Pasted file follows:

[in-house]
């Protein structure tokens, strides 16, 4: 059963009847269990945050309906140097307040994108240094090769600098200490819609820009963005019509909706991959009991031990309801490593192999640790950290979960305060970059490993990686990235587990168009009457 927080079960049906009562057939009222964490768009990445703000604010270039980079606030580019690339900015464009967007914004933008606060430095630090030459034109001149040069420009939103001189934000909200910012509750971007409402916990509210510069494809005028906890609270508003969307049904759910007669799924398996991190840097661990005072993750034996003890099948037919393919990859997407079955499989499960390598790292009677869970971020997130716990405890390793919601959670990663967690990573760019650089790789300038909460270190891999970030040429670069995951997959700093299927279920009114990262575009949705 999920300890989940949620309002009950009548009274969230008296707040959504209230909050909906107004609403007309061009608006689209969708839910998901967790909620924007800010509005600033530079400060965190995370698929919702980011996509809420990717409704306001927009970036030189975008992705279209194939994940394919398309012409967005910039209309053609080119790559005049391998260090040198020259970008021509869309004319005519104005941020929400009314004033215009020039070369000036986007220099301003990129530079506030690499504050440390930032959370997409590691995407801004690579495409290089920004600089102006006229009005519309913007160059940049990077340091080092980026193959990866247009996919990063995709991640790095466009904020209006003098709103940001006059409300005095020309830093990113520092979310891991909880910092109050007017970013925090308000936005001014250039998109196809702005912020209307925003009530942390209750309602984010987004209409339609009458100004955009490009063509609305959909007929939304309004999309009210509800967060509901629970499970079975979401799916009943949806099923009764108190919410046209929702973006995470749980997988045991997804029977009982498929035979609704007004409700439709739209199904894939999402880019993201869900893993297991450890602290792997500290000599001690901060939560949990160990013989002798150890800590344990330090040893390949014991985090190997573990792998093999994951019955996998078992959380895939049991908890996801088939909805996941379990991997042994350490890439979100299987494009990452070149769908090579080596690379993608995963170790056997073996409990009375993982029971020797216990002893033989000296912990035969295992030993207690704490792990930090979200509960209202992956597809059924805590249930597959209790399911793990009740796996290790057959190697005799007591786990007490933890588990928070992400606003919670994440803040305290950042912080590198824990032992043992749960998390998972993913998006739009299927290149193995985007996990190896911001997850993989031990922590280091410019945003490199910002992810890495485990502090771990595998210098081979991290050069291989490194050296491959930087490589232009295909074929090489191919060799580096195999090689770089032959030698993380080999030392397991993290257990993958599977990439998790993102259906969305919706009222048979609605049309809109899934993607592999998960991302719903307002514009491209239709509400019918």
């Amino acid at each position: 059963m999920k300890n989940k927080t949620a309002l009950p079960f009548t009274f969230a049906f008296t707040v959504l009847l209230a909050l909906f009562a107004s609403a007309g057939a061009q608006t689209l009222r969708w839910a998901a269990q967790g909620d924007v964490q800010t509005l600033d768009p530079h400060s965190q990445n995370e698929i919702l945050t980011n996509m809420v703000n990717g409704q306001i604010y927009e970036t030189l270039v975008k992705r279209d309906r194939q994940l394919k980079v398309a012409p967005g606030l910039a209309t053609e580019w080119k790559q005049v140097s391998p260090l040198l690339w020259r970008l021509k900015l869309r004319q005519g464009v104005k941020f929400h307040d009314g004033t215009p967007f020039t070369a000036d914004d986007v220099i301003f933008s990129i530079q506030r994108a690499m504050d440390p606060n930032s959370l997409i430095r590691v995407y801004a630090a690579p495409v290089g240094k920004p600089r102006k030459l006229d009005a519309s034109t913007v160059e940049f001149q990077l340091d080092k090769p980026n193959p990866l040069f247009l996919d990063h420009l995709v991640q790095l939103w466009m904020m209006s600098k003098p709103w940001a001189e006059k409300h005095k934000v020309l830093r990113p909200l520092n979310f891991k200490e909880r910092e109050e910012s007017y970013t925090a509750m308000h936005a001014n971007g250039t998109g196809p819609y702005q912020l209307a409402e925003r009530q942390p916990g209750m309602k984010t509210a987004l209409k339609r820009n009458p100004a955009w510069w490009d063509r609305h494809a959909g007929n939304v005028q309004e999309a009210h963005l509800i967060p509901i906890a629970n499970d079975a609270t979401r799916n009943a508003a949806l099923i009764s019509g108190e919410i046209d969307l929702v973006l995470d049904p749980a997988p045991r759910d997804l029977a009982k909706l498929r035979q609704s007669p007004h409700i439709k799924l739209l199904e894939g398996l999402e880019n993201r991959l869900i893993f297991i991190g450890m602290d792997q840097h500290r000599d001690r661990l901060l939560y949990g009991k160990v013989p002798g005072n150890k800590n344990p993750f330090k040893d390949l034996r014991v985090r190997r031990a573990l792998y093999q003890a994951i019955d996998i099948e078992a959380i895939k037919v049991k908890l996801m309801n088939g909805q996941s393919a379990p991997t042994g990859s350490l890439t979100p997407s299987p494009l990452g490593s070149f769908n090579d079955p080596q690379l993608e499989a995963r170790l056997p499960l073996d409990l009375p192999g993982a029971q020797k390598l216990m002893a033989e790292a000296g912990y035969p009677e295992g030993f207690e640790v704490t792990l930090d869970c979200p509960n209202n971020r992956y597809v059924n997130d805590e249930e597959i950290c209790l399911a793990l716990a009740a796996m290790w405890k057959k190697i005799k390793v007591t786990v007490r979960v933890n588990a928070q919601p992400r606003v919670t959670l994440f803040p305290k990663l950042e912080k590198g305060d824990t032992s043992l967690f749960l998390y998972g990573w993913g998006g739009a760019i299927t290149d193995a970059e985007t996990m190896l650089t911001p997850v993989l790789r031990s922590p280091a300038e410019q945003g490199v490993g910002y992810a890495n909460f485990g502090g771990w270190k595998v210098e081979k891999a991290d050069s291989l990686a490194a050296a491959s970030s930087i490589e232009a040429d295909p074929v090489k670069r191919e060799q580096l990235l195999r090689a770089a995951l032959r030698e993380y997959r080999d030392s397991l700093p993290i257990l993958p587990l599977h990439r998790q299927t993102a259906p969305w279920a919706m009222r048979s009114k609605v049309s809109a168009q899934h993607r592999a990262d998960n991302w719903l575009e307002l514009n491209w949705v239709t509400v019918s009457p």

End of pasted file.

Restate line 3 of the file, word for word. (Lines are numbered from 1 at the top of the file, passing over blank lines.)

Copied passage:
């Amino acid at each position: 059963m999920k300890n989940k927080t949620a309002l009950p079960f009548t009274f969230a049906f008296t707040v959504l009847l209230a909050l909906f009562a107004s609403a007309g057939a061009q608006t689209l009222r969708w839910a998901a269990q967790g909620d924007v964490q800010t509005l600033d768009p530079h400060s965190q990445n995370e698929i919702l945050t980011n996509m809420v703000n990717g409704q306001i604010y927009e970036t030189l270039v975008k992705r279209d309906r194939q994940l394919k980079v398309a012409p967005g606030l910039a209309t053609e580019w080119k790559q005049v140097s391998p260090l040198l690339w020259r970008l021509k900015l869309r004319q005519g464009v104005k941020f929400h307040d009314g004033t215009p967007f020039t070369a000036d914004d986007v220099i301003f933008s990129i530079q506030r994108a690499m504050d440390p606060n930032s959370l997409i430095r590691v995407y801004a630090a690579p495409v290089g240094k920004p600089r102006k030459l006229d009005a519309s034109t913007v160059e940049f001149q990077l340091d080092k090769p980026n193959p990866l040069f247009l996919d990063h420009l995709v991640q790095l939103w466009m904020m209006s600098k003098p709103w940001a001189e006059k409300h005095k934000v020309l830093r990113p909200l520092n979310f891991k200490e909880r910092e109050e910012s007017y970013t925090a509750m308000h936005a001014n971007g250039t998109g196809p819609y702005q912020l209307a409402e925003r009530q942390p916990g209750m309602k984010t509210a987004l209409k339609r820009n009458p100004a955009w510069w490009d063509r609305h494809a959909g007929n939304v005028q309004e999309a009210h963005l509800i967060p509901i906890a629970n499970d079975a609270t979401r799916n009943a508003a949806l099923i009764s019509g108190e919410i046209d969307l929702v973006l995470d049904p749980a997988p045991r759910d997804l029977a009982k909706l498929r035979q609704s007669p007004h409700i439709k799924l739209l199904e894939g398996l999402e880019n993201r991959l869900i893993f297991i991190g450890m602290d792997q840097h500290r000599d001690r661990l901060l939560y949990g009991k160990v013989p002798g005072n150890k800590n344990p993750f330090k040893d390949l034996r014991v985090r190997r031990a573990l792998y093999q003890a994951i019955d996998i099948e078992a959380i895939k037919v049991k908890l996801m309801n088939g909805q996941s393919a379990p991997t042994g990859s350490l890439t979100p997407s299987p494009l990452g490593s070149f769908n090579d079955p080596q690379l993608e499989a995963r170790l056997p499960l073996d409990l009375p192999g993982a029971q020797k390598l216990m002893a033989e790292a000296g912990y035969p009677e295992g030993f207690e640790v704490t792990l930090d869970c979200p509960n209202n971020r992956y597809v059924n997130d805590e249930e597959i950290c209790l399911a793990l716990a009740a796996m290790w405890k057959k190697i005799k390793v007591t786990v007490r979960v933890n588990a928070q919601p992400r606003v919670t959670l994440f803040p305290k990663l950042e912080k590198g305060d824990t032992s043992l967690f749960l998390y998972g990573w993913g998006g739009a760019i299927t290149d193995a970059e985007t996990m190896l650089t911001p997850v993989l790789r031990s922590p280091a300038e410019q945003g490199v490993g910002y992810a890495n909460f485990g502090g771990w270190k595998v210098e081979k891999a991290d050069s291989l990686a490194a050296a491959s970030s930087i490589e232009a040429d295909p074929v090489k670069r191919e060799q580096l990235l195999r090689a770089a995951l032959r030698e993380y997959r080999d030392s397991l700093p993290i257990l993958p587990l599977h990439r998790q299927t993102a259906p969305w279920a919706m009222r048979s009114k609605v049309s809109a168009q899934h993607r592999a990262d998960n991302w719903l575009e307002l514009n491209w949705v239709t509400v019918s009457p």